Aeneas, meanwhile, denies that he goes to Italy of his own free will because he draws a contrast between his desire (to stay with Dido in Carthage) and his destiny (to found a new settlement in Latium). In this case, too, what he says is true—though in this case it’s complicated, since he does also desire the destiny that has been promised to him (I discuss this further in the earlier post linked above). There is, nonetheless, a substantial part of his will that would, if given the chance, stay in Carthage, and he goes to Italy only because this part of his will is fettered by destiny.
A second way of deflating the difference is to recognize the pragmatics of these utterances. None is a bare statement of fact: each has a definite social purpose. Ilioneus seeks Latinus’ favor, and therefore has an interest in presenting the Trojans as self-possessed. Aeneas, by contrast, is attempting both to placate Dido and to escape judgment—both hers and his own—for abandoning her. Thus he seeks to distance himself, as much as possible, from his evil act.
Both of these deflationary readings—which are compatible and indeed reinforce one another—are undoubtedly true. They do not, however, give the complete story, and we miss out on a major aspect of the Aeneid if we rest content with them alone. What we miss is this: even though Ilioneus’ and Aeneas’ claims are, strictly speaking, compatible, since they rest on different notions of free will, they nonetheless do capture a real difference in perspective. Ilioneus identifies wholeheartedly with the decision to settle in Latium. Aeneas does not.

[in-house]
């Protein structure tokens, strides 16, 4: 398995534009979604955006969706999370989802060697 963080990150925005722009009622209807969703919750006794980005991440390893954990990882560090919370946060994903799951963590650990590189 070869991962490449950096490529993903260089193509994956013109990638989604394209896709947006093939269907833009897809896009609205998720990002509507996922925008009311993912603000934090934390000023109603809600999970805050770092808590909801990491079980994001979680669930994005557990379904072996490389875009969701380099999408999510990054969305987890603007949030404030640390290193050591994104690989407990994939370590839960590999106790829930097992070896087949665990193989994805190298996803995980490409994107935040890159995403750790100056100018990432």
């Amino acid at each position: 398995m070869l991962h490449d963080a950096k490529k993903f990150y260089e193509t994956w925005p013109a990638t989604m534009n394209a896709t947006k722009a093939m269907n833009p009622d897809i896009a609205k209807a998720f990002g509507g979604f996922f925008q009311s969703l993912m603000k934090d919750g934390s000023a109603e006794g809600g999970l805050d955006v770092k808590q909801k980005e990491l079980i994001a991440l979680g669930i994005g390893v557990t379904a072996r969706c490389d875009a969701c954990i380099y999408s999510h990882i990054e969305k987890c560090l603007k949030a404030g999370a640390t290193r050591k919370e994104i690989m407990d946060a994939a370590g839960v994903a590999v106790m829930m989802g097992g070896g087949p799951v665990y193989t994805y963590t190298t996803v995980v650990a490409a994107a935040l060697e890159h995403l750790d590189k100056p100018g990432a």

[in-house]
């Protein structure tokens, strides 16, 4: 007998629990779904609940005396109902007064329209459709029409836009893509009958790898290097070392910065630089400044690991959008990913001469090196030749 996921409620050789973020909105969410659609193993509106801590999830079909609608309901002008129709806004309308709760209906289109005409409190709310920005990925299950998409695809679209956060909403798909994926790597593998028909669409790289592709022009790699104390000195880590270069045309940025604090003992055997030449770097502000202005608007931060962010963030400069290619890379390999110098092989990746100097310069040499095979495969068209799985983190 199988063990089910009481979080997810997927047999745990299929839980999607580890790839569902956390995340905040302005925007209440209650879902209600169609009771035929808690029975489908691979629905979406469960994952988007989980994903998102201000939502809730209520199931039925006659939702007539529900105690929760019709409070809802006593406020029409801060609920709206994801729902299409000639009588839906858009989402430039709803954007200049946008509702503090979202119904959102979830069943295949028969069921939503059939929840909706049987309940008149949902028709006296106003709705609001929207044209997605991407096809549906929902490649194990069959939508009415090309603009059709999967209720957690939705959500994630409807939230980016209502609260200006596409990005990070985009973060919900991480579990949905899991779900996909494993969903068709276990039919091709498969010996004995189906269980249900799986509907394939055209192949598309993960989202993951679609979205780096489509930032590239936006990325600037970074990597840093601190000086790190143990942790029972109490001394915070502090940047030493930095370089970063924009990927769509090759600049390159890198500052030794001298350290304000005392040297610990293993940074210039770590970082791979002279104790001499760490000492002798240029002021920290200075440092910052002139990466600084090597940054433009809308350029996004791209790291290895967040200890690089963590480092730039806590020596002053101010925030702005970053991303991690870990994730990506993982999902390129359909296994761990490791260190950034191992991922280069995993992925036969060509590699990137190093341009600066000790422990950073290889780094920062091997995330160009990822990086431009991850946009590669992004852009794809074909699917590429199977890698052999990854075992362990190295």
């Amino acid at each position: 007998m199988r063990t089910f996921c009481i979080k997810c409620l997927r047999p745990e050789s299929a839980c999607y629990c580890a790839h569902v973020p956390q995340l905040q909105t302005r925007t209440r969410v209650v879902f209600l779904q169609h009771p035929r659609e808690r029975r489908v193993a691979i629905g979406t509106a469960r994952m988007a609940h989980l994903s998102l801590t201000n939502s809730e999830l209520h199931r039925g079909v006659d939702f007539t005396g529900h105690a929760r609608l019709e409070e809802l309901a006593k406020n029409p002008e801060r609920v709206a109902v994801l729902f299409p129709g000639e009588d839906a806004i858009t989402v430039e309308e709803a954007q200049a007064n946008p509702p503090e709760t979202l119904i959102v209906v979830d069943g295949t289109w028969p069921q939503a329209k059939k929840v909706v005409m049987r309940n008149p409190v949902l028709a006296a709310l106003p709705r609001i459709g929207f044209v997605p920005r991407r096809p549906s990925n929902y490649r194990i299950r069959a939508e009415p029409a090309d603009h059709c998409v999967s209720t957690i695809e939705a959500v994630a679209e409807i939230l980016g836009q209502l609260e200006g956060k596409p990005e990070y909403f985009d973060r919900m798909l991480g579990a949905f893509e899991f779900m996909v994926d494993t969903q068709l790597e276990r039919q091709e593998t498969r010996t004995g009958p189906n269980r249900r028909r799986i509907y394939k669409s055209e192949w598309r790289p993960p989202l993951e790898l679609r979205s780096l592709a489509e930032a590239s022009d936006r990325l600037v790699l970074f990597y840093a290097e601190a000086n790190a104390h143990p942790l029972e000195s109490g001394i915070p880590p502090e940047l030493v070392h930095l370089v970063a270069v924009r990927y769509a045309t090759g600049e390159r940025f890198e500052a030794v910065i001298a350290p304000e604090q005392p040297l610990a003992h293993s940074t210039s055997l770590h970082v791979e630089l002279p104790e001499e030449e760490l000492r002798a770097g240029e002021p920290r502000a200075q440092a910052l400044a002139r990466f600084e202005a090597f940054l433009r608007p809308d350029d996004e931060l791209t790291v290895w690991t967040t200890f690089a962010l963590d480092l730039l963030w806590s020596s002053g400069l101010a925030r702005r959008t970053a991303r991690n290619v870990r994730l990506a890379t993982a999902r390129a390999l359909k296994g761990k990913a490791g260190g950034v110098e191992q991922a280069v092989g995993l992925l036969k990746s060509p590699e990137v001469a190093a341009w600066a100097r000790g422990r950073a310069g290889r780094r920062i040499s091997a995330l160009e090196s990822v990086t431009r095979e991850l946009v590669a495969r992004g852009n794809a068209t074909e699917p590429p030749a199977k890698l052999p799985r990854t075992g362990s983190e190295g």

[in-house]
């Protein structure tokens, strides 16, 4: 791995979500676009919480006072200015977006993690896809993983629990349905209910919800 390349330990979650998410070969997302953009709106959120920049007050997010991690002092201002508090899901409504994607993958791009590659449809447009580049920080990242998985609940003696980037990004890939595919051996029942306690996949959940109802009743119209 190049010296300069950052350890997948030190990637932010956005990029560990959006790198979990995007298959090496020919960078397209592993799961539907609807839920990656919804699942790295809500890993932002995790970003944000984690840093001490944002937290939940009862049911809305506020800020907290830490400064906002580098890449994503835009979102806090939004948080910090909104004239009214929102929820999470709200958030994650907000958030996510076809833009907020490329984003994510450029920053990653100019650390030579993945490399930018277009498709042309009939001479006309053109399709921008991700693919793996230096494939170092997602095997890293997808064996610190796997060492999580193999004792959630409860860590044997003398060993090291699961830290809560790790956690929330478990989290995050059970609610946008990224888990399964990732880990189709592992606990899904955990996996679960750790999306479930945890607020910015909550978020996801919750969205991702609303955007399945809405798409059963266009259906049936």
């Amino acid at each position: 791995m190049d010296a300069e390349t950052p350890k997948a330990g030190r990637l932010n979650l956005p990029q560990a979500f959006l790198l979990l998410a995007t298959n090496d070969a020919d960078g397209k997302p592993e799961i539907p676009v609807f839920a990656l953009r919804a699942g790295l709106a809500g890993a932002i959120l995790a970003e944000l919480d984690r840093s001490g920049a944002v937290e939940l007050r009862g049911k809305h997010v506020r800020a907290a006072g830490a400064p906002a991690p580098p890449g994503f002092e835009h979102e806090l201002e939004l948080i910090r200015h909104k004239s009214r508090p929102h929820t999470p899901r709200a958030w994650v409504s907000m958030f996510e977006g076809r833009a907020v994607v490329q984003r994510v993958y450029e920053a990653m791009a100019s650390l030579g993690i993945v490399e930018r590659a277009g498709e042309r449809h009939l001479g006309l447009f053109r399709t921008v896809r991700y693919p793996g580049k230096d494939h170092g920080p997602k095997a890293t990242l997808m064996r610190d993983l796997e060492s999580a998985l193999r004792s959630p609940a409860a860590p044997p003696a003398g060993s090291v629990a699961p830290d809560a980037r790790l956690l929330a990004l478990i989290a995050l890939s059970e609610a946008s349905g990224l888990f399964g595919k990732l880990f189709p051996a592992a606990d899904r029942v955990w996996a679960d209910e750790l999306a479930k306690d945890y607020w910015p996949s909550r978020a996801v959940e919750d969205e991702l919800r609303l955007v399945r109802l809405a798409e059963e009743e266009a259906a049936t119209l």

To see why this is, consider Aeneas’ first speech to his men—not the first in time, but the first we encounter in the poem. Aeolus has, at Juno’s behest, unleashed a storm on the Trojans, and this has driven them to Carthage. Several ships appear to be lost, and it falls on Aeneas, as leader to the Trojans, “to ease their sorrow” (1.263):
“O my companions, O you who have undergone
Together with me, worse things than thise before,
The gods will bring this also to an end.
You who were there so close to Scylla’s frenzy,
Right in under her howling wailing cliffs,
And experienced the Cyclops throwing rocks,
Remember how brave you were. Be of good cheer,
Send fear away. Perhaps there will come a time
When you will remember these troubles with a smile.
Through many perils, through whatever mischance
We may encounter, our journey is toward Latium,
Where Fortune offers us a peaceful home.
There Troy will rise again. It is ordained.
Therefore endure, and expect a happier time.”
These were the words he used, though sick at heart;
His face simulates hopefulness and he
Endeavors to suppress his deep distress. (1. 264-80)
Here we see Aeneas attempting to cheer his followers, promising to them what the gods have promised to him. But it is a simulation, and to give this speech he must “suppress his deep distress.”
This shows Aeneas serving in one of his crucial roles in the Aeneid: he is a buffer. It is his job, as leader of the Trojans, to absorb all the doubts and uncertainties of the journey to found a new home, and in doing so to shield his followers from those doubts. Only in being forced to serve as such a buffer does Aeneas become the complicated man I love, the man both severed and inseparable from his fateful decisions.